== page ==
Poonam Yadav- From slaying sexism, overcoming self-doubts to now bamboozling the opposition for fun
Adversity does not faze her one bit; for if it had, she wouldn’t have been playing cricket for India.
Updated - Feb 25, 2020 11:37 pm
Poonam Yadav’s 4-19 broke the back of the Australian batting unit and paved way for a sensational come-from-behind Indian win in the curtain-raiser of the ICC Women’s T20 World Cup 2020 in Sydney.
And, as I write this, I can’t help but wonder what would have been had the spunky 28-year-old precocious talent had decided to bow down to the pressures of the society?; what if she had bowed down to the prevalent sexism and to those who ridiculed her for being a girl who had this unrelenting desire to play this beautiful game?; what if her father had not motivated her to keep pursuing her dream when seeds of self-doubt had begun to creep in her mind?
Yadav was coming back from a shoulder injury and initially, she struggled for control in the first over and dished out a number of full-tosses which Alyssa Healy duly dealt with. But, adversity- of greater proportions as compared to this- have always tended to bring out a beast in Poonam. Adversity does not faze her one bit; for if it had, she wouldn’t have been playing cricket for India.
What if she had fallen prey to sexism remarks hurled at her during her childhood days?
Poonam Yadav represents every young girl of an obscure rural place in India. Her unrelenting dream was to one day play for her country; she wanted to break stereotypes that have plagued this society that cricket is a man’s game and girls do not belong there; she wanted to break this thinking; she wanted to prove that the only prerogative of a girl/women- as decided by the society- isn’t limited to just taking care of the house and the family; she wanted to make a name for herself as a torch-bearer for Women’s cricket.
Despite facing constant sexist remarks for being the only girl amidst a group of boys playing cricket; despite being ridiculed for her short height; despite battling constant concerns from her family regarding her safety, Poonam Yadav’s ambition and her desire to take up cricket kept growing with every passing day.
Even her father- a retired army officer- was not in favor of a girl playing cricket or pushing towards pursuing her dream. But Poonam didn’t relent.
What if her father had not read the note that Poonam had left for him?
Poonam’s coach Manoj Kushwaha was one of the major reasons why her father finally relented to her daughter’s dream. But, with absolutely no facilities for girls available in her district, Yadav had to move to Agra where she honed her skills at the Eklavya Sports Stadium. It was here where her desire to one day representing her country got a massive fillip when she interacted with senior cricketers like Dayalan Hemalatha.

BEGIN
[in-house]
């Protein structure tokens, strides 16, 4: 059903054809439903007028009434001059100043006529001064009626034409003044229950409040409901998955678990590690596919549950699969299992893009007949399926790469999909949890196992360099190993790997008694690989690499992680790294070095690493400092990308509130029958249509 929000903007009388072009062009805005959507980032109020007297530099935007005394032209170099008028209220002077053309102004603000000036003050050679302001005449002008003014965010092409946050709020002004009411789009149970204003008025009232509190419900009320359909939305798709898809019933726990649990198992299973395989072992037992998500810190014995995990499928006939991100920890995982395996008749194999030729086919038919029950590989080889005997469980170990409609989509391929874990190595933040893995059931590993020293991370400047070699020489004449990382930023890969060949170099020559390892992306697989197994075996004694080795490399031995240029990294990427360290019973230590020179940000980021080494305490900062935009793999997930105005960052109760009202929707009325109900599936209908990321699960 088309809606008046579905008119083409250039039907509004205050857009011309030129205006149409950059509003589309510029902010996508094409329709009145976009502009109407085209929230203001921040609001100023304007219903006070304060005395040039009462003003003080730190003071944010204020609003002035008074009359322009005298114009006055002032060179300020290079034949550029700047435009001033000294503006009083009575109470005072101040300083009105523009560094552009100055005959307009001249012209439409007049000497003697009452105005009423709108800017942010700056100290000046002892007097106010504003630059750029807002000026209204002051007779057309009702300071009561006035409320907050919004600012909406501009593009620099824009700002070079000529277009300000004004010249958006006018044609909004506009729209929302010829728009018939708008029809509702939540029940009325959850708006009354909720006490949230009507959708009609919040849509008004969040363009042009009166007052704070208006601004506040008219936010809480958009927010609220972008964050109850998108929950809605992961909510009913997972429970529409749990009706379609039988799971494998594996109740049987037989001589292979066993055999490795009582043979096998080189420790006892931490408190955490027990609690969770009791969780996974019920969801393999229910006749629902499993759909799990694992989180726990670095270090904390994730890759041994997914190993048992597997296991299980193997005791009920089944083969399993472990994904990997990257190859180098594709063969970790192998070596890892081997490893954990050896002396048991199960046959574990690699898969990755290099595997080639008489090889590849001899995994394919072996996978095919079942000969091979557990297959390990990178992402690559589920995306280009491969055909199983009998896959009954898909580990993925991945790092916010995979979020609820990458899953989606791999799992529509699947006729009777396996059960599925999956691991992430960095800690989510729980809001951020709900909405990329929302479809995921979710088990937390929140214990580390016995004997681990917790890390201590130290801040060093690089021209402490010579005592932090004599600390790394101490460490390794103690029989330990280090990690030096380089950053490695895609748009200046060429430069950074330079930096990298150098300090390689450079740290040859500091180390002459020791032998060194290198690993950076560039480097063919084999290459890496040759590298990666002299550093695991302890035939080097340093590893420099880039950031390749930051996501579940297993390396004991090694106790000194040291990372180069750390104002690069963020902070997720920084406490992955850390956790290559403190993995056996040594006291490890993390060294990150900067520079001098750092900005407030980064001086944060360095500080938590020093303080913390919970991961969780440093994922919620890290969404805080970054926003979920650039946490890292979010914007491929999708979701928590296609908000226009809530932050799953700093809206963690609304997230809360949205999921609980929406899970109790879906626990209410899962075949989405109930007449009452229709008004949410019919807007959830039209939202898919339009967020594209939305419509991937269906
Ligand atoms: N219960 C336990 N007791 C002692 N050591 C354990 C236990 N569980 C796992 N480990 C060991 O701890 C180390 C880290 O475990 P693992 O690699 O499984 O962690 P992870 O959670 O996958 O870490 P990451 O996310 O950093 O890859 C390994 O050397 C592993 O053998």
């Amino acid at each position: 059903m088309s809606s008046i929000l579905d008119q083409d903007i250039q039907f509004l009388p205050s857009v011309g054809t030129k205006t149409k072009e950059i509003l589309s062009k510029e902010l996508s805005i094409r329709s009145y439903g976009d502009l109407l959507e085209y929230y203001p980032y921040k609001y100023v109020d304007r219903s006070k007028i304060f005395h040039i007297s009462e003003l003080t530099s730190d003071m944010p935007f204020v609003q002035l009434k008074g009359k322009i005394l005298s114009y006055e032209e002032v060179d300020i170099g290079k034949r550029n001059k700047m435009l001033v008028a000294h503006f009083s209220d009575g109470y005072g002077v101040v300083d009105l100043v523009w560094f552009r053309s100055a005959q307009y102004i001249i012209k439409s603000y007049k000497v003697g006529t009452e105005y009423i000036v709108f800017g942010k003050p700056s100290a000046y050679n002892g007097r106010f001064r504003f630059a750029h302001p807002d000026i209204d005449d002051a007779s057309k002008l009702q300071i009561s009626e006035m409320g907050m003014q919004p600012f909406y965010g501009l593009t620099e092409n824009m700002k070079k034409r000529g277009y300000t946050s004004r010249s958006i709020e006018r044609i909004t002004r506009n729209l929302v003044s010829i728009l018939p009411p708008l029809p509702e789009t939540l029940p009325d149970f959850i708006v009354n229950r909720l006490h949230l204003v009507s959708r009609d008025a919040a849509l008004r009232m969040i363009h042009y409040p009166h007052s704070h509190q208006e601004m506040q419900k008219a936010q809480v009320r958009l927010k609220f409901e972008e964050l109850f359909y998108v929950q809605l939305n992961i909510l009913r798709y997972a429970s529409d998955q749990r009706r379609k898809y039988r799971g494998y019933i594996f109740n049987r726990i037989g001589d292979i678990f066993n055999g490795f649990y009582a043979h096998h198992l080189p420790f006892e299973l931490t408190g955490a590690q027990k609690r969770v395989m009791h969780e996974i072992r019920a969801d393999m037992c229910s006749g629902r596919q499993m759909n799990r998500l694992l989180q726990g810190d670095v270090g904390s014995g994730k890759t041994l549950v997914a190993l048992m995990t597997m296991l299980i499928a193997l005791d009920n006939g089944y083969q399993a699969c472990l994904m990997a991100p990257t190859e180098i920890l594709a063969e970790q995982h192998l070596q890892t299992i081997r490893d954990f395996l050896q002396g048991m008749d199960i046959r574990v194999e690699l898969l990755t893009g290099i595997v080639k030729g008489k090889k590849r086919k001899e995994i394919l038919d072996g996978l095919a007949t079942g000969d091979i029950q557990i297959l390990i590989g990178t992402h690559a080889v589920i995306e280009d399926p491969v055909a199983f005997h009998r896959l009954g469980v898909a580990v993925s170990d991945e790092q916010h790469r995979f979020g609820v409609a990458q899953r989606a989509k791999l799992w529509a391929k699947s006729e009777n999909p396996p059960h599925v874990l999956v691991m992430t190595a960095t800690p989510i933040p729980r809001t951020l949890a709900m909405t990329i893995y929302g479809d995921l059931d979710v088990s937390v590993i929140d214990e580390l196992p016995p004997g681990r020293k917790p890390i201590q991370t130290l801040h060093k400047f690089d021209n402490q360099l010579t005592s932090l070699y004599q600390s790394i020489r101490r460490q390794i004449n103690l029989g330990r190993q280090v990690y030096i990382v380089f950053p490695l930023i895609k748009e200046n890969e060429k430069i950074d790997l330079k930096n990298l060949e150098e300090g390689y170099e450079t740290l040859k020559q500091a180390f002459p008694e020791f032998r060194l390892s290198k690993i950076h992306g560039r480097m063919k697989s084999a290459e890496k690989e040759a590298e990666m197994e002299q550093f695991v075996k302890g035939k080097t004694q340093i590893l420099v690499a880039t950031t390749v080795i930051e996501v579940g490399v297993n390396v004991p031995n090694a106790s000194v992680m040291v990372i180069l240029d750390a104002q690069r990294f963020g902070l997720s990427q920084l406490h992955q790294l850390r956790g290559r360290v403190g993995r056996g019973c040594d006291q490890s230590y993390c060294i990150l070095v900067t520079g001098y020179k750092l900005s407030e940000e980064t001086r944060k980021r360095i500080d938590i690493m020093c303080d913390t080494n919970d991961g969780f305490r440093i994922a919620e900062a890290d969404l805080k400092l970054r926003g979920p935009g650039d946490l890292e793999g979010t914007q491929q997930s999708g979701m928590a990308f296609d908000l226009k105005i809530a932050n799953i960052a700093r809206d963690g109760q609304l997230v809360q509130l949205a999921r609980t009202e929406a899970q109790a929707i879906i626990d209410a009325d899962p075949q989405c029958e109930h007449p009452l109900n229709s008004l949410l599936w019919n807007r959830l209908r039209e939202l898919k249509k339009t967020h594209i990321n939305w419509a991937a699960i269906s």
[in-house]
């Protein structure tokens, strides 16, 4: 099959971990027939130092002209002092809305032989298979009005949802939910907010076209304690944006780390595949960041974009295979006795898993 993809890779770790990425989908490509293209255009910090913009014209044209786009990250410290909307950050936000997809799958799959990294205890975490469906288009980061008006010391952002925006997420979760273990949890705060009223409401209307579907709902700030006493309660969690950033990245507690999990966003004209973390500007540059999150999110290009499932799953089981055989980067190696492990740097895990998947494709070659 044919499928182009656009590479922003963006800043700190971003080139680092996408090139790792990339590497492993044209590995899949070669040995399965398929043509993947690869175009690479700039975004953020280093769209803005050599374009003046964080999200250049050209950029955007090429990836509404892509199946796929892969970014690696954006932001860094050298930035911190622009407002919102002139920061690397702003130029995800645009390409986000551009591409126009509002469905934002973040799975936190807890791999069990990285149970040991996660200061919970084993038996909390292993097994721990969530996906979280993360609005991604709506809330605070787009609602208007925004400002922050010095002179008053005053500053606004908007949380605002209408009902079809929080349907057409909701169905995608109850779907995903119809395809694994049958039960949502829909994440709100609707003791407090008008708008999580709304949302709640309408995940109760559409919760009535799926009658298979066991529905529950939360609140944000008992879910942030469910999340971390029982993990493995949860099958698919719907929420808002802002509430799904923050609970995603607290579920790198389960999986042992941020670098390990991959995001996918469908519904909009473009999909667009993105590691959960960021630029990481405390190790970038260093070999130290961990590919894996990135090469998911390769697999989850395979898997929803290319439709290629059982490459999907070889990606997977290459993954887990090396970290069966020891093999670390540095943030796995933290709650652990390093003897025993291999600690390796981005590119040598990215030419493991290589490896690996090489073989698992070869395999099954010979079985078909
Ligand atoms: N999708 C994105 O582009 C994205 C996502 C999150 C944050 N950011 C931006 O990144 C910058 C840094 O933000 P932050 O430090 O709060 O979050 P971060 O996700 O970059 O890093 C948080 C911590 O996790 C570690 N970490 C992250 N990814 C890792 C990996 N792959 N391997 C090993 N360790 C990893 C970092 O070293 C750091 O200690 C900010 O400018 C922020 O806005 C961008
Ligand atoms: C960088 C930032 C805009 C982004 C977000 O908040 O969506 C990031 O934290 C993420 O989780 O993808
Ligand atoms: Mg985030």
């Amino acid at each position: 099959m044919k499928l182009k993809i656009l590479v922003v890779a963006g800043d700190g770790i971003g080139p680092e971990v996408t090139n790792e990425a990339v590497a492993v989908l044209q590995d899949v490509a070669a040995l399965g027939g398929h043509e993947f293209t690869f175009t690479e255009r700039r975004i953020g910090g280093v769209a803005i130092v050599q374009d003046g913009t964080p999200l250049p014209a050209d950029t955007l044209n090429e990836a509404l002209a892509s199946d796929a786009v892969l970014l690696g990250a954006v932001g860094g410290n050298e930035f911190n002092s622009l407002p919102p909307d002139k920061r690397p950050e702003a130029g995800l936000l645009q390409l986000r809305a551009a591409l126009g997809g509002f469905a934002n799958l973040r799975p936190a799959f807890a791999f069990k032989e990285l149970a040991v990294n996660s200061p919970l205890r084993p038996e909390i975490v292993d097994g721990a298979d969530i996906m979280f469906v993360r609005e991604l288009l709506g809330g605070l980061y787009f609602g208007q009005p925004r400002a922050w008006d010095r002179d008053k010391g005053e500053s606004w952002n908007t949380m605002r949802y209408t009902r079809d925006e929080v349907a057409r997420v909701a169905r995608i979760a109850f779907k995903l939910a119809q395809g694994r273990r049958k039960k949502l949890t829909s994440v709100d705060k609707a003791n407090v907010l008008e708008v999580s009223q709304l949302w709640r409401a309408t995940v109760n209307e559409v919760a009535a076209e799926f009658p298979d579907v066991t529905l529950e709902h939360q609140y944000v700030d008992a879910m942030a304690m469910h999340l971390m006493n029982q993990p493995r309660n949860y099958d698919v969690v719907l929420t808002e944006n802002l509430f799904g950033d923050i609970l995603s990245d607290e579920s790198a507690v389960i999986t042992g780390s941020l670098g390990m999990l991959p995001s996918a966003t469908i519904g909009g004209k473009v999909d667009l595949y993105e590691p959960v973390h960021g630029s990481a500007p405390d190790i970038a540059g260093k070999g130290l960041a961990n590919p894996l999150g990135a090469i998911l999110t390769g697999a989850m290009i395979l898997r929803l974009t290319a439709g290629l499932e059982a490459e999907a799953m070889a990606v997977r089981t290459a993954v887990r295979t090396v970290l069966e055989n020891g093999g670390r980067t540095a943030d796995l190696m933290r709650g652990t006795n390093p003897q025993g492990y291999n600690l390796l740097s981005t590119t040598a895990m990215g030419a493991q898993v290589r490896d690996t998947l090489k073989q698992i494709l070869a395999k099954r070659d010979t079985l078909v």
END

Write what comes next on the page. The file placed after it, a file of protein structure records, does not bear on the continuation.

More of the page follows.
But, a few years later in 2009-10, Yadav’s inconsistent form had begun to take a toll on her mindset; seeds of self-doubt had begun to befuddle her thought-process and to such an extent that she even decided to leave a note for her father- stating her decision to give up her dream of playing cricket.
But, as luck would have it, an year later, her sister-in-law found the note in a book and showed it to her father, and his advice proceeded to give a new lease of life to Yadav’s ambitions.
It was these words of wisdom that proved to be a fillip in Poonam’s life and three years later in 2013, she made her debut against Bangladesh and hasn’t looked back since then.
Emerging as the leader of the spin-attack in the 2017 50-over World Cup to receiving the prestigious Arjuna Award
The Women in Blue reached the finals of the 2017 showpiece event in England and one of the reasons for it- apart from their batting, of-course- was Poonam Yadav, who emerged as the spearhead of their imperious bowling unit. In 9 games at the World Cup, the precociously talented leg-spinner claimed 11 wickets at an average of 26.
She was once again at her best in the last edition of the T20 World Cup where he finished as the leading wicket-taker- 8 wickets in 5 games at an average of 15.75- for India and the joint fourth-highest overall. Poonam is also the leading wicket-taker for India in T20I cricket- 89 wickets in 63 games at an average of 14.23 and a miserly economy of 5.60.
On August 29th, 2019, Yadav became the 11th woman cricketer to be conferred with the prestigious Arjuna Award and as she spearheads India’s campaign in the ongoing T20 World Cup, the mind can’t help but wonder: What if?